"No, no!" General Sarah York exclaimed, "Throw the 3rd against Jagatai, and the 18th against Dariganga!"
"Yes, SAC," the commander said, scuttling off.
York was nearly floating with joy. Every moment there was another crisis. Another line had been broken through. Another senseless slaughter had occured. Another devastating air raid. It all felt savory in her mouth. She loved it.
It was her brainchild: The Winter Offensive. She was freezing standing in the snow and ice, commanding the entire operation as it progressed. She would have had it no other way. She'd sat out too many campaigns already.
"Get me AA guns at every thousand yards circling out from this point! Jagatai's going to try to whittle us down with the Golden Sky Force!"
Behind her she heard yelping, a thump, and then a curse. She turned around out of curiosity, but smiled quickly.
"God damn it, Omar, stop running around my legs!"
Dan Hayes and his dog were tangled up by the leash. Hayes was stuck trying to break the bonds on the ground, but Omar seemed unfettered and happy. The dog was stupid in so many ways, but brilliant in entangling his master.
"You need a hand there, major?"
"No, thank you, I'm fine, ma'am," Hayes managed to say while struggling out of the death hold of the leash.
Sarah shook her head. When she had told Hayes that they would be going to Mongolia, he had insisted on bringing his dog. He had a million reasons: no one could take care of him while he was gone, he only felt safe with his master, the army would have to pay for a new dog if he died, etc. Secretly Sarah believed that Hayes thought of Omar as a good luck charm. Why else would he bother with the thing?
“General, the Mongols are sending a bombing force out this way,” Hayes began,
"Damn," said Sarah York, wiping her brow, "This is turning out to be a tough day. I could really go for a cold one right about now."
"You're in luck, general," said Hayes, pointing, "Here comes the vendor."
"Peanuts here, get your peanuts! I got cold beer, I got hot dogs, I got..." the vendor was yelling out as he walked by.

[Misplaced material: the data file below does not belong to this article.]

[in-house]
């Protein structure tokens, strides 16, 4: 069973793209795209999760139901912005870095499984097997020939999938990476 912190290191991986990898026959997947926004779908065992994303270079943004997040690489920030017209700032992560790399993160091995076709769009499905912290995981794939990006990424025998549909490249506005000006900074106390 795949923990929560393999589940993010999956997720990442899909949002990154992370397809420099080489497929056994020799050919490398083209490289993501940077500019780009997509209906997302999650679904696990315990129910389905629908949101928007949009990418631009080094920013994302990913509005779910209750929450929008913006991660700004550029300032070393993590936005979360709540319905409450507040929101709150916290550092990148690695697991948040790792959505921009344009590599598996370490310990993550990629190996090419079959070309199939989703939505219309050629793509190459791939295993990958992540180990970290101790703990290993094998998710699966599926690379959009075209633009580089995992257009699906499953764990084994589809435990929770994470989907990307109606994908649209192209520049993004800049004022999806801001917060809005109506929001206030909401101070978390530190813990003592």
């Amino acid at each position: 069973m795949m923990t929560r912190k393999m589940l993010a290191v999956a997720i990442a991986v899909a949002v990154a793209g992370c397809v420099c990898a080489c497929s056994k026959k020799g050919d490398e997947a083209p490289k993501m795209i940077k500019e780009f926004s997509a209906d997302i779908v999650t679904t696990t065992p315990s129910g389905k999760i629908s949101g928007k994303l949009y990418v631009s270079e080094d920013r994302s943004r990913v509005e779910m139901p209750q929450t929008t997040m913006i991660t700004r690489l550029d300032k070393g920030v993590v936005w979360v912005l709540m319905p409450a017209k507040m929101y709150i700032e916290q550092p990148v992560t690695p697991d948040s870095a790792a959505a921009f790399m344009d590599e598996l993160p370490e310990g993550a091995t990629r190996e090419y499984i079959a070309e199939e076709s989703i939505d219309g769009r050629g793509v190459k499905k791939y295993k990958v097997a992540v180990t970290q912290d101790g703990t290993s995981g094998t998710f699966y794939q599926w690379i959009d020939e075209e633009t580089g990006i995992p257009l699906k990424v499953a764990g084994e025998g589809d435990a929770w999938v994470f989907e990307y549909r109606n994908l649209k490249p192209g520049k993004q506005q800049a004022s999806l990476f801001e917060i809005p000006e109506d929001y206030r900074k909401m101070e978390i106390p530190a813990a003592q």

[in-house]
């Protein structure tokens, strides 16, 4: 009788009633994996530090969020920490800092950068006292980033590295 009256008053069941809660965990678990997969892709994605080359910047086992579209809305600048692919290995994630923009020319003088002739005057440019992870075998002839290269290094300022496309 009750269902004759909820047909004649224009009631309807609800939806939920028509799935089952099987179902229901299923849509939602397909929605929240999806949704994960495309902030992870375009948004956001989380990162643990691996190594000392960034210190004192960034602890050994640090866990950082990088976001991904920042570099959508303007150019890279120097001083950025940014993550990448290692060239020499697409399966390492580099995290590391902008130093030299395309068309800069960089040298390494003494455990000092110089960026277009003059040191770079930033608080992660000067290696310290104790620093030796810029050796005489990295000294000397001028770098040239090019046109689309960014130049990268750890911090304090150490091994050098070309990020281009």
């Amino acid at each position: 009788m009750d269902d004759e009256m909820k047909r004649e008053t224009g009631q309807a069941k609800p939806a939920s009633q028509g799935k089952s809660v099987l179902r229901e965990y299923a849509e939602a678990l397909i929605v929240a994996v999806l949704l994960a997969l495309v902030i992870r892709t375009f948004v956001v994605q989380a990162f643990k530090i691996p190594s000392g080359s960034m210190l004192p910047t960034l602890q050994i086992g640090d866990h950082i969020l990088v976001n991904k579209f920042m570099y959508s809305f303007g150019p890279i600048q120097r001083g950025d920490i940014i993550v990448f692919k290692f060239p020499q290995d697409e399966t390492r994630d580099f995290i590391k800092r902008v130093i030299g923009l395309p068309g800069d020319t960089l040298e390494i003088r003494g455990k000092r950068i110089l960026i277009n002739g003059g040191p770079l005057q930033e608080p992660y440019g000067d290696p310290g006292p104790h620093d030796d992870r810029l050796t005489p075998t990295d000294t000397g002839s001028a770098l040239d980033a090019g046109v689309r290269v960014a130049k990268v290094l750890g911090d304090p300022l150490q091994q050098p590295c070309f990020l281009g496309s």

"I'll take a beer!" said York, holding up one finger.
"A beer for the general, there you go, ma'am," said the vendor, handing her a beer from his ice chest, "And anything for you today, major?"
"Yeah, let me have a hot dog," said Hayes, "Dogs are always the best on the battlefield."
"There you go, sir, that'll be seventeen dollars total for the dog and hte beer."
Hayes coughed and gagged and fumed and walked in an impotent little circle.
"They always gouge me out here. Don't you have any respect for the American fighting man, you rat?"
"If you don't like my prices, go to Mongolia."
“We’re in Mongolia, dammit!” Hayes said.
“Then I guess you’re stuck, eh?” the vendor said.
Muttering under his breath, Hayes handed the vendor a twenty.
"And your change, sir," the man said, handing back a three-dollar bill.
Hayes took a bite out of his hot dog. He looked up to see that York had already finished her drink.
"General, you have to get back behind the lines to a bunker. Scanners have been picking up a Golden Sky Force squadron moving this way," Hayes said, explaining why he was there.
"But I just ordered ack-ack gun emplacements up..." York began to protest, but a deafening explosion cut her off.
The sky was darkening as the moon and the stars were blotted out by dozens of planes and helicopters. Flak was ponderously pounding at the enemy air force. Allied fighters began to rise into the air to attempt to beat them back.
Sarah York leapt to the ground as her battle instinct kicked in. The devastating effects of the air battle were racaging the ground all around. Covering her ears she looked up to see a Mongol helicopter diving down at her. It was chruning out bullets in a lethal path along the snowy ground.
Sarah pulled herself into a semi-upright position and ran along the ground in a sort of crouch. The deadly missiles licked the ground behind her, coming threateningly close to the heels of her feet. They were coming closer and closer, and she knew she would soon be dead.
She felt a forceful shove and lost balance, tumbling to the ground. She looked up to see Major Dan Hayes, who had pushed her out of the way just as the Mongol helicopter was about to overtake her in fiery death. His chest seemed to be exploding with hundreds of little blossoms of blood. He collapsed to the ground, and the helicopter began to pull away as it was harried from behind by an Alliance fighter.
Stunned almost too much to move, Sarah York just stared at Haye's prostrate body. She slowly got to her feet and went to kneel by him in the blody snow. Omar was looking mournfully at his master and nudging him.
"Dan?" she asked.
"Ma'am," he whispered through his death rattle, "Take Omar. Win the war."
"Thank you, Dan. Thank you for saving my life."
He didn't hear her. He was already dead. She reverently closed his eyes, and took the handle of Omar's leash from his hand into her own. Standing up, but still in a haze, she began to conduct The Winter Offensive again, not being able to stop thinking about her fallen friend.
"Manuscripts don't burn"
- Mikhail Bulgakov
Hi, I'm horror and science fiction author Steve Kozeniewski (pronounced: "causin' ooze key.") Welcome to my blog! You can also find me on Facebook, Twitter, Goodreads, and Amazon. You can e-mail me here, join my mailing list here, or request an e-autograph here. Free on this site you can listen to me recite one of my own short works, "The Thing Under the Bed."
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